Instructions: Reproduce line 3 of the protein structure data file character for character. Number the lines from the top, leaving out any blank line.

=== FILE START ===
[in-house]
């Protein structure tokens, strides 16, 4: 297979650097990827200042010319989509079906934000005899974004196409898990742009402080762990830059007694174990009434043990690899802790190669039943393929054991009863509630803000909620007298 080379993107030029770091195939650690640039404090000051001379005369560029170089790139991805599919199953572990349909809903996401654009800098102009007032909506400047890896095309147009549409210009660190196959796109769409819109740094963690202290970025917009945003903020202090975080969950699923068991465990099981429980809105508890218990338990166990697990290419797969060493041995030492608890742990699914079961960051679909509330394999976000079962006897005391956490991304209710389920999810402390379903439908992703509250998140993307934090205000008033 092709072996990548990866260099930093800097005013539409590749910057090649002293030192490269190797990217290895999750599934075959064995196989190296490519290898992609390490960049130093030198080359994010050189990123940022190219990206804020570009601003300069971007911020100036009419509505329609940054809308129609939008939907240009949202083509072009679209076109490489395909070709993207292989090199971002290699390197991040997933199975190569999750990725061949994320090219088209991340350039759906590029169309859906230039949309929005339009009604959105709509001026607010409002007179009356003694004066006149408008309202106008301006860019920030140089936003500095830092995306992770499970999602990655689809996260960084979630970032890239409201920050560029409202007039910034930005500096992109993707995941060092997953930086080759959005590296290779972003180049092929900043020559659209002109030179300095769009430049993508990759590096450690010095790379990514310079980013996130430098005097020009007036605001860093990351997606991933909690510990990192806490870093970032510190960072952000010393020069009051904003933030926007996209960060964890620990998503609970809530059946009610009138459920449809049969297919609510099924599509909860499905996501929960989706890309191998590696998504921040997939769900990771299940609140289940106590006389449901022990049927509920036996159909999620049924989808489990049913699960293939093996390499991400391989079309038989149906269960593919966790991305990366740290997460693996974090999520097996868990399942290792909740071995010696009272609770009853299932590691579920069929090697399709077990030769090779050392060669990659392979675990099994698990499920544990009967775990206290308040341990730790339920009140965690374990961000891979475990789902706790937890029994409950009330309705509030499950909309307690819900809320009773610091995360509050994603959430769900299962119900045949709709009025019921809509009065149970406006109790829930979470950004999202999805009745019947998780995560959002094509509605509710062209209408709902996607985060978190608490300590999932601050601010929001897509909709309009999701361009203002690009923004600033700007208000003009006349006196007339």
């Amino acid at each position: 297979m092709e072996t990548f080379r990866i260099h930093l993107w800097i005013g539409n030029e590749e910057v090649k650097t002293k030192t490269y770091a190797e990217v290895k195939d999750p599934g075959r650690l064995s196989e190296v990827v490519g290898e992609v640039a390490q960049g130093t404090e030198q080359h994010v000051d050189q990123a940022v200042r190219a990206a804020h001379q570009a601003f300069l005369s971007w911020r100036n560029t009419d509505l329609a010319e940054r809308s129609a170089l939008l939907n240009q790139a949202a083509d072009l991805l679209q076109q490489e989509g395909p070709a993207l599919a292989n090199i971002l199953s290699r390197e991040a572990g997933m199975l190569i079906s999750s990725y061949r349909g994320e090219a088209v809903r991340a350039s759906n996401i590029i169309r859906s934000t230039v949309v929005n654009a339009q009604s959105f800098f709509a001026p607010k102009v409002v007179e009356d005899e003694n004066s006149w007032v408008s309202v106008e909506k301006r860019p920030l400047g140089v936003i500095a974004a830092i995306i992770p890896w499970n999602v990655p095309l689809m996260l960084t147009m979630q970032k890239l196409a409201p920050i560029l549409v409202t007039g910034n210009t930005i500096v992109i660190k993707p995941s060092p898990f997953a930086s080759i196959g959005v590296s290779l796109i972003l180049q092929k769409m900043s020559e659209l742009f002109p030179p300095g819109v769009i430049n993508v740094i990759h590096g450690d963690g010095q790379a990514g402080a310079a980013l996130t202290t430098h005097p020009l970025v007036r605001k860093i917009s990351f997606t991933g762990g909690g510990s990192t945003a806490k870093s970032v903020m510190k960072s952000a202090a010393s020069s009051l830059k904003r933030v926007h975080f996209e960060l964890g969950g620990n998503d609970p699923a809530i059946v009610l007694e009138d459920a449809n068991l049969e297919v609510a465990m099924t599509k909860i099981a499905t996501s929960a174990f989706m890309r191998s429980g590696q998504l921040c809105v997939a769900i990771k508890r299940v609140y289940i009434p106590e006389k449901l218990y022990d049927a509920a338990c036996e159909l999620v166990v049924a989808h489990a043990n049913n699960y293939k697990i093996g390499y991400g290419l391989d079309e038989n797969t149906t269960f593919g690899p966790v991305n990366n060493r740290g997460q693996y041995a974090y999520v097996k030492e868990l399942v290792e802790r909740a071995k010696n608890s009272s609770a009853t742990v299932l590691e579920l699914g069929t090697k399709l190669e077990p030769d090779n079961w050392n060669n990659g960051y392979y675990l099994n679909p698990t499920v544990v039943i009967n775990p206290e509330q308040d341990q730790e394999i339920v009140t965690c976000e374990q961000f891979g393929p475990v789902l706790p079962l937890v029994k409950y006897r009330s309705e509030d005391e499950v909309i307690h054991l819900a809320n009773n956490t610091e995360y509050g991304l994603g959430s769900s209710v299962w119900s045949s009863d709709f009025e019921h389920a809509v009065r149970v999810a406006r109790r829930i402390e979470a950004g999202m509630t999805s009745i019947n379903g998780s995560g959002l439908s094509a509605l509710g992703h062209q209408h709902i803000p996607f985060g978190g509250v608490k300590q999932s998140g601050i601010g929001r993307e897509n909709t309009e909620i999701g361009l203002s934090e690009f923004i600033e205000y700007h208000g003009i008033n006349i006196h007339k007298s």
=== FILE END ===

């Amino acid at each position: 297979m092709e072996t990548f080379r990866i260099h930093l993107w800097i005013g539409n030029e590749e910057v090649k650097t002293k030192t490269y770091a190797e990217v290895k195939d999750p599934g075959r650690l064995s196989e190296v990827v490519g290898e992609v640039a390490q960049g130093t404090e030198q080359h994010v000051d050189q990123a940022v200042r190219a990206a804020h001379q570009a601003f300069l005369s971007w911020r100036n560029t009419d509505l329609a010319e940054r809308s129609a170089l939008l939907n240009q790139a949202a083509d072009l991805l679209q076109q490489e989509g395909p070709a993207l599919a292989n090199i971002l199953s290699r390197e991040a572990g997933m199975l190569i079906s999750s990725y061949r349909g994320e090219a088209v809903r991340a350039s759906n996401i590029i169309r859906s934000t230039v949309v929005n654009a339009q009604s959105f800098f709509a001026p607010k102009v409002v007179e009356d005899e003694n004066s006149w007032v408008s309202v106008e909506k301006r860019p920030l400047g140089v936003i500095a974004a830092i995306i992770p890896w499970n999602v990655p095309l689809m996260l960084t147009m979630q970032k890239l196409a409201p920050i560029l549409v409202t007039g910034n210009t930005i500096v992109i660190k993707p995941s060092p898990f997953a930086s080759i196959g959005v590296s290779l796109i972003l180049q092929k769409m900043s020559e659209l742009f002109p030179p300095g819109v769009i430049n993508v740094i990759h590096g450690d963690g010095q790379a990514g402080a310079a980013l996130t202290t430098h005097p020009l970025v007036r605001k860093i917009s990351f997606t991933g762990g909690g510990s990192t945003a806490k870093s970032v903020m510190k960072s952000a202090a010393s020069s009051l830059k904003r933030v926007h975080f996209e960060l964890g969950g620990n998503d609970p699923a809530i059946v009610l007694e009138d459920a449809n068991l049969e297919v609510a465990m099924t599509k909860i099981a499905t996501s929960a174990f989706m890309r191998s429980g590696q998504l921040c809105v997939a769900i990771k508890r299940v609140y289940i009434p106590e006389k449901l218990y022990d049927a509920a338990c036996e159909l999620v166990v049924a989808h489990a043990n049913n699960y293939k697990i093996g390499y991400g290419l391989d079309e038989n797969t149906t269960f593919g690899p966790v991305n990366n060493r740290g997460q693996y041995a974090y999520v097996k030492e868990l399942v290792e802790r909740a071995k010696n608890s009272s609770a009853t742990v299932l590691e579920l699914g069929t090697k399709l190669e077990p030769d090779n079961w050392n060669n990659g960051y392979y675990l099994n679909p698990t499920v544990v039943i009967n775990p206290e509330q308040d341990q730790e394999i339920v009140t965690c976000e374990q961000f891979g393929p475990v789902l706790p079962l937890v029994k409950y006897r009330s309705e509030d005391e499950v909309i307690h054991l819900a809320n009773n956490t610091e995360y509050g991304l994603g959430s769900s209710v299962w119900s045949s009863d709709f009025e019921h389920a809509v009065r149970v999810a406006r109790r829930i402390e979470a950004g999202m509630t999805s009745i019947n379903g998780s995560g959002l439908s094509a509605l509710g992703h062209q209408h709902i803000p996607f985060g978190g509250v608490k300590q999932s998140g601050i601010g929001r993307e897509n909709t309009e909620i999701g361009l203002s934090e690009f923004i600033e205000y700007h208000g003009i008033n006349i006196h007339k007298s």